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JohnArmagh

Alexander Litvinenko: Who Poisoned This Ex-Russian Spy?

Alexander Litvinenko, a vocal Kremlin critic and ex-KGB spy, was poisoned in 2006. A British inquiry is looking into if Russia played a role.

By Elizabeth Hagedorn | January 28, 2015

Who killed Alexander Litvinenko? (Video via Kino International / "Poisoned by Polonium"

"That strange story of that former Russian spy's death got even more strange today," NBC anchor Brian Williams said.  

The 2006 poisoning death of former KGB agent Alexander Litvinenko captivated the world.

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This month, a British inquiry will investigate whether Russia is responsible. Here's what we know. (Video via Ukraine Today

Litvinenko was part of Russia's Federal Security Service, or FSB. The FSB is the modern-day KGB. (Video via Kino International / "Poisoned by Polonium"

When Litvinenko left the service, he wrote this book.

In it, he claimed the FSB was responsible for the 1999 apartment bombings in Moscow, which left more than 300 people dead. (Video via National Film Board of Canada / "Disbelief"

Vladimir Putin was heading the FSB at the time and blamed the attacks on Chechen rebels. To this day, Russia's role in the bombings is disputed. (Video via HTB

Litvinenko was tried for abuse of power, and in 2000 he fled Moscow for London, where he worked undercover for the U.K.'s intelligence service, MI6.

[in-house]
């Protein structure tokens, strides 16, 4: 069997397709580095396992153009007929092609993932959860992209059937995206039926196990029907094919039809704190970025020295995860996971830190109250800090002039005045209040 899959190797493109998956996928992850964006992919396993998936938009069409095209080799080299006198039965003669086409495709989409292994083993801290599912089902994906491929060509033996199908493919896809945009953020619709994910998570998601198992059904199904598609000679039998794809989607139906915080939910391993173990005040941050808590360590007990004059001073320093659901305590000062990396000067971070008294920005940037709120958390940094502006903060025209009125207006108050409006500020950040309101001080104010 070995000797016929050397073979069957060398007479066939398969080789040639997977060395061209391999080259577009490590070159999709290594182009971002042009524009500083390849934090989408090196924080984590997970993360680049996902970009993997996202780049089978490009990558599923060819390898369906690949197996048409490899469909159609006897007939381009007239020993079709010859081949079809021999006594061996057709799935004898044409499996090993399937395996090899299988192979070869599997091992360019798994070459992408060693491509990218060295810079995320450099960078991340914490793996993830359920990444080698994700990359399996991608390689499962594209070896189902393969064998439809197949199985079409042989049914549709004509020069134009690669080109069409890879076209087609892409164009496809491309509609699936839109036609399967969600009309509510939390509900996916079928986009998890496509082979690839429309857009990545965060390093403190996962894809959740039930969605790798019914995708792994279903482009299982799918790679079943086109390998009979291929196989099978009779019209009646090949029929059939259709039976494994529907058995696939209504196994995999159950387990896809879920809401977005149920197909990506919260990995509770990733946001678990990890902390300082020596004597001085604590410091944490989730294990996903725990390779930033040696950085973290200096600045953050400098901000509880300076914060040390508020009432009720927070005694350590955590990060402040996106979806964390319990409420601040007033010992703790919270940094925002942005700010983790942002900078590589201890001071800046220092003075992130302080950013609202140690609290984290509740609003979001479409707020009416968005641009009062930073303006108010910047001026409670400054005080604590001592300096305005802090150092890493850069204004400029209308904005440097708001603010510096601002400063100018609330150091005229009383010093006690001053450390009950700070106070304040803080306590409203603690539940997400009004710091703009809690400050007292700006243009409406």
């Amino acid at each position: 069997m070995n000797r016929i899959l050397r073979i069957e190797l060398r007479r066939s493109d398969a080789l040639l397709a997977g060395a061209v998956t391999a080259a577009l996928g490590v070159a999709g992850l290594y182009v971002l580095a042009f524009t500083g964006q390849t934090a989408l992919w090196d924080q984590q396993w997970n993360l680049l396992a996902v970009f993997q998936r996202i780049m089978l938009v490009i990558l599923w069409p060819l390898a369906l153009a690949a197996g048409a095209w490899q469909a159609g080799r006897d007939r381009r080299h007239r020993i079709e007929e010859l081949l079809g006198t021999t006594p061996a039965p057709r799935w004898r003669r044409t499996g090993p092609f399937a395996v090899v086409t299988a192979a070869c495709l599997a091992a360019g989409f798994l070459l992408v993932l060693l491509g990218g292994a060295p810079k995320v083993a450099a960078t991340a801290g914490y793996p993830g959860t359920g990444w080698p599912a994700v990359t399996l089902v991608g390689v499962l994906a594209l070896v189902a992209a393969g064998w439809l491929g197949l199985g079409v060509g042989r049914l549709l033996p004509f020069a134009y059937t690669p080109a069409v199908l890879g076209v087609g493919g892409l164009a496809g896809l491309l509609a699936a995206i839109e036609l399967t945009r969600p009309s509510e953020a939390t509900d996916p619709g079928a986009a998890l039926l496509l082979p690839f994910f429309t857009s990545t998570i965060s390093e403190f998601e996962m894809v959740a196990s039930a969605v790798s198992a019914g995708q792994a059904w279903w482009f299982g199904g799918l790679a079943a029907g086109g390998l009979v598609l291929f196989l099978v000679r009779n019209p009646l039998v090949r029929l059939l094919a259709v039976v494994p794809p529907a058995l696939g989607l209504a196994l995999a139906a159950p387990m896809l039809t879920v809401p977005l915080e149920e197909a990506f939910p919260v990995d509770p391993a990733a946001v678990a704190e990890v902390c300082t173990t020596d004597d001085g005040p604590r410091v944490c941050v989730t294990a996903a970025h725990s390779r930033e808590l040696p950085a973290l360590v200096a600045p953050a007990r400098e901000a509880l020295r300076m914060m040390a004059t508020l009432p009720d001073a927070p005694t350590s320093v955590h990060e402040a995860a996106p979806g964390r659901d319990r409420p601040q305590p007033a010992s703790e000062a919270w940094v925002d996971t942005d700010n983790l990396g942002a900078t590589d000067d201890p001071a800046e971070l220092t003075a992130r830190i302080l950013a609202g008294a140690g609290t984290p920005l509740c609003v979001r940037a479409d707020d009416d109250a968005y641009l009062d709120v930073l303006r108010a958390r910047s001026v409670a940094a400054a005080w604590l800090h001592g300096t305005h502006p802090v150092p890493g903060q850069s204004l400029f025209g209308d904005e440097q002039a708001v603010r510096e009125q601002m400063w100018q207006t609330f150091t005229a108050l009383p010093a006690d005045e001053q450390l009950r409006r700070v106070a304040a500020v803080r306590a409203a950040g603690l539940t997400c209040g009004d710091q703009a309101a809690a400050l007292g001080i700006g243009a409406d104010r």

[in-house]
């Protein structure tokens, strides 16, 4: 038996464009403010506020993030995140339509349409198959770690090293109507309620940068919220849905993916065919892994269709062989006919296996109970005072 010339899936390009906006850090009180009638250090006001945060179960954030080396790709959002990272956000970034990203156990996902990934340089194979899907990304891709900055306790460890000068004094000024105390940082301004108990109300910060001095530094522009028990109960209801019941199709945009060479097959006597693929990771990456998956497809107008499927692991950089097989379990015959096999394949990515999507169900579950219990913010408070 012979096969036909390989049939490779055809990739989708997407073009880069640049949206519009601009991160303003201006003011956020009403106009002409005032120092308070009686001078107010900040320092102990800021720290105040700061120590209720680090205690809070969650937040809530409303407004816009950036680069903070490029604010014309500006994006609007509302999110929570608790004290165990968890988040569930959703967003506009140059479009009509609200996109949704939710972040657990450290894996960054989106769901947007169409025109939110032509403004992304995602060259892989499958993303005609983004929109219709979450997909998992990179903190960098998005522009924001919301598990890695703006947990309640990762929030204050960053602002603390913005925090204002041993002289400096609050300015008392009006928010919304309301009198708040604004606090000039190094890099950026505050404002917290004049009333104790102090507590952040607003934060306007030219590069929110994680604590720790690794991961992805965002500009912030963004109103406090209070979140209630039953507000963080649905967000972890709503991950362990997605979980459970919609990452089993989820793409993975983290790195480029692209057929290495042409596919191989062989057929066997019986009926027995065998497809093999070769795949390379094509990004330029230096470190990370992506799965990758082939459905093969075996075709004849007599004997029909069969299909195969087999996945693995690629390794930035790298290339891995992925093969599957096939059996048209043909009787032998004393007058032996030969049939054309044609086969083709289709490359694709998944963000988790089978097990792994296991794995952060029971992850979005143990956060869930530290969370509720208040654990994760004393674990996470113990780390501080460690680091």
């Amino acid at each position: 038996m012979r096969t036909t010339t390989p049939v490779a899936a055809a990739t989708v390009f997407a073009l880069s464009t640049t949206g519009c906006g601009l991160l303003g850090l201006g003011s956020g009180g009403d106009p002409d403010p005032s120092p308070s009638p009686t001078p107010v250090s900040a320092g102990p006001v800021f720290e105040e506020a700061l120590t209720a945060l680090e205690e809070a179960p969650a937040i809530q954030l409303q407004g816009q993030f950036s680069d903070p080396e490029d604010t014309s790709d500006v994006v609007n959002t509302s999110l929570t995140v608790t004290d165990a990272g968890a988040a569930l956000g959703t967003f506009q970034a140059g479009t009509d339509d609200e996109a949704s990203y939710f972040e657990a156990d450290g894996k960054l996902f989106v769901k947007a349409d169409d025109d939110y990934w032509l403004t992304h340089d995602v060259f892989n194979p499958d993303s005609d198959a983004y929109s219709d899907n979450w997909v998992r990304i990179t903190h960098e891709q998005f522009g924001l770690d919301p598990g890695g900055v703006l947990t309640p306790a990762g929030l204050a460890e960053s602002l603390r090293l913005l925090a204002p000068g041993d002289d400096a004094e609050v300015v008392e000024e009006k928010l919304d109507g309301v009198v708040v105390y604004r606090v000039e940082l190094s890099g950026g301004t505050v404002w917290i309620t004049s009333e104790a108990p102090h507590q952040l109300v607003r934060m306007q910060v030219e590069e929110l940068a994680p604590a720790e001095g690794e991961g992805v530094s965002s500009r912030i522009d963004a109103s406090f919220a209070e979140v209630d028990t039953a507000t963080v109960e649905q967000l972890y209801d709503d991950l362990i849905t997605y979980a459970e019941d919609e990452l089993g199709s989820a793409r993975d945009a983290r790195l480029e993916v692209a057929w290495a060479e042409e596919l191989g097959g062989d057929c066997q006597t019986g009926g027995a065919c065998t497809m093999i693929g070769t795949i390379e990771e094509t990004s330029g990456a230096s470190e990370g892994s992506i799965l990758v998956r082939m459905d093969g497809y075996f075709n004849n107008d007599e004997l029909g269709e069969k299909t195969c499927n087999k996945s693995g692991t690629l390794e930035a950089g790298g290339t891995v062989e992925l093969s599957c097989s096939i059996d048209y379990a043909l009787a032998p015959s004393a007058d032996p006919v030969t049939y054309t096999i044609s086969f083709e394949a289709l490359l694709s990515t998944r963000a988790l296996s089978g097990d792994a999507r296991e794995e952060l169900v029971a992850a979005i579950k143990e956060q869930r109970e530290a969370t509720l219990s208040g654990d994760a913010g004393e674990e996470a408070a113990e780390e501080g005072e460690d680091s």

In 2006, Litvinenko met with two ex-KGB agents — Andrei Lugovoi and Dmitry Kovtun. 

They met here, at London's Millennium Hotel. Hours later, Litvinenko began to vomit. 

And 22 days later, Litvinenko died. On his deathbed, he blamed Putin. (Video via Kino International / "Poisoned by Polonium"

"He was able to speak, able to sign, he said, 'Putin was responsible for his death,'" Litvinenko's widow told BBC.

British police say he was poisoned with a rare and highly radioactive isotope called polonium-210 slipped into his teacup weeks before by Lugovoi and Kovtun. 

"There are no grounds for speculation of this kind," Putin said. (Video via Euronews

The public inquiry into his death is expected to reveal, for the first time, the forensic evidence police collected after his death. (Video via British Metropolitan Police

Since 2007, U.K. prosecutors have been asking for Lugovoi and Kovtun to be extradited out of Russia, but Moscow's refused. Both men deny involvement in Litvinenko's death.

This video includes images from Getty Images and JohnArmagh and music from Kevin MacLeod / CC BY 3.0.

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